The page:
A fuel cell development company is celebrating 8,000 hours of continuous use of its product with no degradation.
ACAL Energy, based in Cheshire, UK, has developed a novel fuel cell technology that cuts costs and boosts the durability of hydrogen fuel cells by replacing the fixed platinum catalysts on the cathode of a traditional proton exchange membrane (PEM) fuel cells with a liquid regenerating catalyst system.
PEM fuel cells degrade by approximately 28mV per 1,000 hours – a key barrier to their widespread adoption – but ACAL’s FlowCath system bypasses the issues that cause degradation at the same time as making a 25 per cent cost saving due to the reduced need for platinum.
And with their test model now having passed the equivalent of 250,000 road miles with zero degradation, the founder of the company and inventor of the system Dr Andrew Creeth is keen to highlight the benefits of their approach.
“It’s not a new idea. Ford had a look at it in the early 1980s but their catalytic system was inefficient and it meant they would have had a trailer to carry something like 5,000lb for a 20kW fuel cell system,” said Dr Creeth.
“What was new was to find the right catalyst system and having had the idea we found it fairly soon after. Clearly it’s the key to the whole thing.”
Dr Creeth, who has a PhD in electrochemistry from Imperial College London, came across the idea for his “secret sauce” while working for multinational Unilever.
“A thought occurred to me,” he said. “There might be an opportunity for using an oxidation catalytic system for fuel cells.”
A conventional PEM fuel cell strips hydrogen atoms of their electrons at the anode, ionizing them and releasing negatively charged electrons to provide electrical current.
Oxygen in the form of air enters the fuel cell at the cathode, combining with electrons returning from the electrical circuit and hydrogen ions that have travelled through the membrane, separating the anode and cathode to create water.
But in ACAL’s FlowCath system, while hydrogen is catalysed on the anode in the conventional fashion, the electron and proton are absorbed into a solution containing redox catalyst systems, which flow continuously from the stack to an external regeneration vessel.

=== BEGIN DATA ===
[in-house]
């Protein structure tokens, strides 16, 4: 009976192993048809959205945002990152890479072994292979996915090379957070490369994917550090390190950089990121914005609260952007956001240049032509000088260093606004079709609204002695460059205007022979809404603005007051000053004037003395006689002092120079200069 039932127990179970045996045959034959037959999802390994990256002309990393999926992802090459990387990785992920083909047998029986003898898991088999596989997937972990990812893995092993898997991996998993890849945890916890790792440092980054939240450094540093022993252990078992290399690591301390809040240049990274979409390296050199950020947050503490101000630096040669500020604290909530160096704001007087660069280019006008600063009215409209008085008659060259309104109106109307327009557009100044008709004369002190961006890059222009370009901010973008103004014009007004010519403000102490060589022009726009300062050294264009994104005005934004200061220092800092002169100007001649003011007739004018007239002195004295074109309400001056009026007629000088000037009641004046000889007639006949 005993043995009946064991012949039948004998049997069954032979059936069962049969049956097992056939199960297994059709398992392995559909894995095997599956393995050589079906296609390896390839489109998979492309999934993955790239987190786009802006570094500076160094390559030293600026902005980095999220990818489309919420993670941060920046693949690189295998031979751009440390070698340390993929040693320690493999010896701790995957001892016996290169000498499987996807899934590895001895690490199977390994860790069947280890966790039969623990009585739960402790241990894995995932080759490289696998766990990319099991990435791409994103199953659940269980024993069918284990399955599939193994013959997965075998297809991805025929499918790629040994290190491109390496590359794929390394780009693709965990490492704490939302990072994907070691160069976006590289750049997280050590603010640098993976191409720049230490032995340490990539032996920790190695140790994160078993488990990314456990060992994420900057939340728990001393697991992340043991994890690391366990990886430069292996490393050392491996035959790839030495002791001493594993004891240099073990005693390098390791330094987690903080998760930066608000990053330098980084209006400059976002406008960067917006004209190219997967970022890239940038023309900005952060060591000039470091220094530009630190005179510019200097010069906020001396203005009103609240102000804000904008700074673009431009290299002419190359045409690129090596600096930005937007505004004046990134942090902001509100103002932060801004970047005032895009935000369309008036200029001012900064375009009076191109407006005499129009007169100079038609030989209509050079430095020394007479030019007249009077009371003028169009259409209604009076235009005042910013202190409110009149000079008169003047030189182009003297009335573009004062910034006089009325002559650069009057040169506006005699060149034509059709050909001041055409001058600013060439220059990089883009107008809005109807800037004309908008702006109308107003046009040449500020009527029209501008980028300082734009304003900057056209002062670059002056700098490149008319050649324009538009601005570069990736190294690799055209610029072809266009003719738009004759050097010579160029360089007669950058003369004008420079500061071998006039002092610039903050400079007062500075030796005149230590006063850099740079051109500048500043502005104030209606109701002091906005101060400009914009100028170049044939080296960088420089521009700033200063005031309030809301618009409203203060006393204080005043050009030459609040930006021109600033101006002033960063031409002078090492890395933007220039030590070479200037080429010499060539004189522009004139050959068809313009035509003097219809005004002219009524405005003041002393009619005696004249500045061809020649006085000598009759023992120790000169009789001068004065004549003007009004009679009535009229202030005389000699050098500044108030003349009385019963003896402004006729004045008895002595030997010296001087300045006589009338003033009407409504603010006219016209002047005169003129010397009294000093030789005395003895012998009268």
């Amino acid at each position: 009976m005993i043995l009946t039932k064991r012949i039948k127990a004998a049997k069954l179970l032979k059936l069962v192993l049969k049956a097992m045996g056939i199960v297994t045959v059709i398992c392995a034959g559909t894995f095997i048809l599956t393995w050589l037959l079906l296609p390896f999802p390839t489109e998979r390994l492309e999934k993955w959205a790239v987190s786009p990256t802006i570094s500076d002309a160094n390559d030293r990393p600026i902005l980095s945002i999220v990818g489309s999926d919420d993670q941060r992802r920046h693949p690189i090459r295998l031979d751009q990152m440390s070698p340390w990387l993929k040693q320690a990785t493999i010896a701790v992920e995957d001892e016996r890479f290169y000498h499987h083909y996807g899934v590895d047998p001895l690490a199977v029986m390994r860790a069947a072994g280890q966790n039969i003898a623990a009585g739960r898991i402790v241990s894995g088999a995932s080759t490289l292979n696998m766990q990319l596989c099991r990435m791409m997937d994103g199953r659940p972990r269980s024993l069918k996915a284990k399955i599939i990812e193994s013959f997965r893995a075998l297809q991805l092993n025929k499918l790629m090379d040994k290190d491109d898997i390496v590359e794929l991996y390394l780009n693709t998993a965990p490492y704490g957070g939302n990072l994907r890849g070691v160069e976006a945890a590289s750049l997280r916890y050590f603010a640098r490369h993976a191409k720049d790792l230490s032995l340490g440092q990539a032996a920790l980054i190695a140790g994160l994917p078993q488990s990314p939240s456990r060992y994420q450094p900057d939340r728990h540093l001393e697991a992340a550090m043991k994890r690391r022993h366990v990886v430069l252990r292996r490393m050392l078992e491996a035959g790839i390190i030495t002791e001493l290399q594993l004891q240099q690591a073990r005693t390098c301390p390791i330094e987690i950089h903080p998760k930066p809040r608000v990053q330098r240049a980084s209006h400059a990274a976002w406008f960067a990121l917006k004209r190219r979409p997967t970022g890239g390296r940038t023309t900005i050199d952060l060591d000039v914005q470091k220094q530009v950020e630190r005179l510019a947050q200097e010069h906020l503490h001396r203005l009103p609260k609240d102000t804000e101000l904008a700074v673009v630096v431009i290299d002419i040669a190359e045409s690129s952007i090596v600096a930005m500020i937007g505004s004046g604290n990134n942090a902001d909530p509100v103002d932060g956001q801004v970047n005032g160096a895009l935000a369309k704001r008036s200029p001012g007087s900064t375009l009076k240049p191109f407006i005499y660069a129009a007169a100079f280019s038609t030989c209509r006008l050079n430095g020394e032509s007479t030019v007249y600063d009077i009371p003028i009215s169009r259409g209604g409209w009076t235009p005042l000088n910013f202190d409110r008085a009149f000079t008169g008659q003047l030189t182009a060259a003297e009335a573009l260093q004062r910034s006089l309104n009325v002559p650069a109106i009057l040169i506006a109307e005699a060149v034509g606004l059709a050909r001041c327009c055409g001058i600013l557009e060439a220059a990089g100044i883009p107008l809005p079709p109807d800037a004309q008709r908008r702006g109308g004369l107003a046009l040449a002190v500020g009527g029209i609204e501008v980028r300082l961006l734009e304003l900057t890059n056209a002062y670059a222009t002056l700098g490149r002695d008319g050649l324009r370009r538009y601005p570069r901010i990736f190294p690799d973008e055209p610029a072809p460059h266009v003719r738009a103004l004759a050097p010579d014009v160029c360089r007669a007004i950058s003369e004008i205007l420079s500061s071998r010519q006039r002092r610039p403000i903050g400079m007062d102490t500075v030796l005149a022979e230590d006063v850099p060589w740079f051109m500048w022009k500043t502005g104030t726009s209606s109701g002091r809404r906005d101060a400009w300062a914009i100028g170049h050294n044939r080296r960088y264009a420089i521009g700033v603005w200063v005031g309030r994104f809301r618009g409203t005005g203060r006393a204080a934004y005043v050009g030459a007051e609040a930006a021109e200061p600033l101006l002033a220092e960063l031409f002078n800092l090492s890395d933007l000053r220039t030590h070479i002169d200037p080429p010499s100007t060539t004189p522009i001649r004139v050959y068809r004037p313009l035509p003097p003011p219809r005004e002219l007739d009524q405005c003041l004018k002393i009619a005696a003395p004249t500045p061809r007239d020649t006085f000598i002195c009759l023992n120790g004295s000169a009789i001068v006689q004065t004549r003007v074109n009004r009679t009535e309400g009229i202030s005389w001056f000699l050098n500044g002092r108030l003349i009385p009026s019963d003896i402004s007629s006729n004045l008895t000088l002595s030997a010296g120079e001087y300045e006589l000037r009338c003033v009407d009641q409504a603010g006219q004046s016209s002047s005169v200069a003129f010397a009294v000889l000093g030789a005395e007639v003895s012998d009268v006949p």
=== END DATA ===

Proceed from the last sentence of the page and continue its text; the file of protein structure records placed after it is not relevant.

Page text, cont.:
In the regenerator the solution comes into contact with air and the electron, proton and oxygen react to form water, which exits the regenerator as vapour with the solution flowing back to the cell.
Dr Creeth likened the system to the human body’s oxygen transportation system, with the regenerator representing the lung and the liquid catalyst representing haemoglobin.
“Clearly life is incredibly efficient at managing the whole process so yes, I would say that we have looked to see how life does things,” he said.
“But because life is so sophisticated the details tend to be based around concepts coming from life rather than mimicking the concept.”
By using a liquid system and carrying out the oxygen side of the reaction outside of the fuel cell stack the system has managed to address the durability problems caused by unwanted oxidation reactions occurring in the cell, degradation of the membrane through repeated drying and degradation of the catalyst.
The system is also far simpler than most PEM fuel cells requiring no air compressor or humidity control and the liquid catalyst is able to act as a coolant reducing volume and cost.
The firm is already in discussion with several auto companies about commercialising the technology for use in fuel-cell-powered cars.
Dr Creeth said: “The reason auto companies are so interested is that getting commercial durability with low platinum levels is really hard. You get systems working at the appropriate durability with a high level of platinum but you really can’t get the durability while getting the platinum level down.”
But the company believes that with a range of 1 to 200kW their product has other applications from combined heat and power for homes and businesses, to back-up power generation for mobile networks or computer systems, or even as a replacement for the diesel generator.
Dr Creeth said: “There is a very significant market that is starting to appear in Japan where they are concerned about energy supply having given up nuclear power.”